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New Face at GMK Bay Area Office

GMK is proud to announce that Kimberley S. Gaskill has joined the firm in our Bay Area Office.

KIMBERLEY S. GASKILL, Esq.

Kimberley Gaskill attended Pace University in Pleasantville, NY where she earned her undergraduate degree in Political Science in 2000. She then continued her education at Thomas Jefferson School of Law in San Diego where she received her Juris Doctorate in 2003.

Ms. Gaskill became licensed to practice law in California in 2004, and has practiced in a number of areas during her career, including insurance coverage/bad faith, construction defect, medical malpractice, and general civil litigation. Before joining GMK, she worked as an Applicant’s Attorney in Workers’ Compensation in Southern California. Ms. Gaskill also spent 8 years as a Workers’ Compensation Defense Attorney in the Inland Empire before moving to the Bay Area. Ms. Gaskill specializes in Workers' Compensation Defense where she represents insurance carriers, TPA's, and self-insureds. She also defends Labor Code Section 132(a) and Serious & Willful Misconduct claims.

Ms. Gaskill can be contacted:

Bay Area Office
111 Anza Boulevard, Suite 308
Burlingame, CA 94010
(650) 401-6460
kgaskill@gmklaw.com

GMK welcomes Kimberley to the firm.

What is Substantial Medical Evidence?

REMINDER:

Substantial evidence is based upon reasonable medical probability.

A medical opinion is not substantial evidence if it is based upon:

• Facts no longer correct, inadequate medical histories or examinations, incorrect legal theories, surmise, speculation, conjecture or guess.
• A physician’s conclusions absent any reasoning behind the physician’s opinions.
• Improper disclosures as directed by Labor Code Section 4628.
• An incomplete medical report.

The Elements of a Permanent & Stationary Medical Report should include:

• History of Injury
• List of Complaints
• Medical History
• Findings Upon Examination
• Diagnosis
• Opinion on Disability
• Cause of Disability
• Medical Treatment
• Permanent and Stationary Status
• Apportionment to Causation
• Signature and Disclosure

Without these elements present in a medical report, the report is NOT considered substantial medical evidence.

What this means for you:

TIP:

In order for a medical report to be admissible, it MUST constitute substantial medical evidence. It is critical to review medical reports promptly and determine if it meets the criteria for substantial medical evidence. If it does NOT meet the criteria and elements of the report are missing and you need the report to be admissible before the WCAB, immediately request a supplemental report from the physician and be specific of what is needed to make the report admissible. To avoid any question of ex-parte communication, the Applicant Attorney on represented cases should be notified and sent a carbon copy of the letter. If the Applicant is not represented, the Applicant also must be sent a carbon copy of the letter. Notifying all parties can eliminate possible litigation on this issue.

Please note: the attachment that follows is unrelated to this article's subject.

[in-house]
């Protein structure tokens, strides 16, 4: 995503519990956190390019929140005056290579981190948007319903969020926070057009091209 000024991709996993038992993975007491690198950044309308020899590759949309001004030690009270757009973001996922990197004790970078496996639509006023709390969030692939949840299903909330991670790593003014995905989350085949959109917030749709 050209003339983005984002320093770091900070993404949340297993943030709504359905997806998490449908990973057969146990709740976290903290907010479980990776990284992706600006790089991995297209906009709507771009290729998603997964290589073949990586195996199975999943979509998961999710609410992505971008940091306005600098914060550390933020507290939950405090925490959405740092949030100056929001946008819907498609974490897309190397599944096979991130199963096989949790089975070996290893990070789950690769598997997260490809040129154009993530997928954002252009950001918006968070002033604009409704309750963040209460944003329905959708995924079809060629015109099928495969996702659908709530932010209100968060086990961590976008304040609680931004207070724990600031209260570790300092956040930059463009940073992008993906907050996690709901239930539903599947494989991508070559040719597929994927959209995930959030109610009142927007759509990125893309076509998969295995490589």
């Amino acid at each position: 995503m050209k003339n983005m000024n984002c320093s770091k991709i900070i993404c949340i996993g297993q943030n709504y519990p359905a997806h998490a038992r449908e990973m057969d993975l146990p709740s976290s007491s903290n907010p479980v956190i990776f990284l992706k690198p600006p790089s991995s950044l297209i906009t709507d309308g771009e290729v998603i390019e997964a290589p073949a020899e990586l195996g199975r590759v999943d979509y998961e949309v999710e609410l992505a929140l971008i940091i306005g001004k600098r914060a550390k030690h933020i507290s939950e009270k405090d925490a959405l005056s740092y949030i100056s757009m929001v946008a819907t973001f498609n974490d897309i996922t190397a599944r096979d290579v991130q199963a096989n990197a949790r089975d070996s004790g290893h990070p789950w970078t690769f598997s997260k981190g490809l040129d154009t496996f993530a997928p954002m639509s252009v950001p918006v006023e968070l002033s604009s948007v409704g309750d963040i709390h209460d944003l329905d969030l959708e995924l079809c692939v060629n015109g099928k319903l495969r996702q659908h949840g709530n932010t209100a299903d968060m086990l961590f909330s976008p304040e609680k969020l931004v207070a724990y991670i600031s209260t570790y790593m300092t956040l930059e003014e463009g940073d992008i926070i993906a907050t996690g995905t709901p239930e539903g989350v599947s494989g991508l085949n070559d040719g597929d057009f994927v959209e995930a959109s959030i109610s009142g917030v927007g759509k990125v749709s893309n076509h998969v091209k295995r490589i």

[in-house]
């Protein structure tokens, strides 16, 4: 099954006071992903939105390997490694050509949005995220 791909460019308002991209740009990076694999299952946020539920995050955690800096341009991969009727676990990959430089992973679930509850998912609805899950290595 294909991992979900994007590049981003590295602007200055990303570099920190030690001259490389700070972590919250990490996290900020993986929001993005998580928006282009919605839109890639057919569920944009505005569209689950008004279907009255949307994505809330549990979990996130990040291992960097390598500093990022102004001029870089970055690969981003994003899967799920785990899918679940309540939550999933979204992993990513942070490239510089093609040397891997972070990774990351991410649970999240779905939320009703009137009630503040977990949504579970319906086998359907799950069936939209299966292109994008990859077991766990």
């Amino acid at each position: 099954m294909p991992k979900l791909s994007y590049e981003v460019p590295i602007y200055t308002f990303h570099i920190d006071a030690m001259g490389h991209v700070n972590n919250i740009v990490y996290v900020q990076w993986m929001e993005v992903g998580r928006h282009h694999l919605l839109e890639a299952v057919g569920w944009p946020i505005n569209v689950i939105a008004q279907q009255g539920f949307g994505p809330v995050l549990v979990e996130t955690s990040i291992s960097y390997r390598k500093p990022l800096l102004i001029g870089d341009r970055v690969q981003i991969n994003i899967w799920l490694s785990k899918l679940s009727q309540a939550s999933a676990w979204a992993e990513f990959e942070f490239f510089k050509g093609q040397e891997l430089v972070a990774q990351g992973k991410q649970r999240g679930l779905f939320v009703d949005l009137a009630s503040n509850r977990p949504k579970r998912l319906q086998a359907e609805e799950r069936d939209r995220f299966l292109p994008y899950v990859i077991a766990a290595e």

Apportionment to Genetics

The 3rd District Court of Appeals has ruled causation for an injured worker’s permanent disability can be apportioned to genetics.

The case in the decision was a 29 year old police officer, Christopher Rice, who pled a cumulative trauma injury to his neck. The claim was accepted by his employer, the City of Jackson and the medical-legal process began with the Qualified Medical Evaluator, Dr. Sloane Blair.

Dr. Blair diagnosed Mr. Rice with degenerative disc disease and opined that the injury was due predominately to his personal history including genetic causation (49%) and 17% to his employment with the City of Jackson, 17% his previous employment history and 17% his personal injuries. She supported her argument with a recent article in the North American Spine Society and the American Academy of Orthopedic Surgeons that described how heredity and genetics play a significant part in the degenerative disease of the spine.

The Workers’ Compensation Judge used the apportionment percentage applied by Dr. Blair’s report and reduced the permanent disability. But, the WCAB overturned the decision.

In part, the WCAB overturned the WCJ’s decision due to Dr. Blair’s report failing to meet the standard based on the 2005 en banc decision of Escobedo v. Marshalls which requires a doctor to explain why and how that factor was causing the injured worker’s disability. The WCAB also went on to dispute that apportionment could be of disability to “impermissible immutable factors” such as gender, race and age.

The 3rd District Court of Appeals disagreed with the WCAB and found that Dr. Blair’s report had properly apportioned the causation of Mr. Rice’s disability. The court found that Dr. Blair’s report was substantial medical evidence and Mr. Rice’s disability was caused predominately by genetics and partially by the industrial injury.

At this time, it has not been determined if the appeal will go up to the Supreme Court of California.

What this means to you:

It is imperative to subpoena prior medical records to garner documentation for apportionment of permanent disability to nonindustrial conditions or diseases, a pre-existing disability or a post-injury disabling event which can now include heredity and genetics.

Interactive Process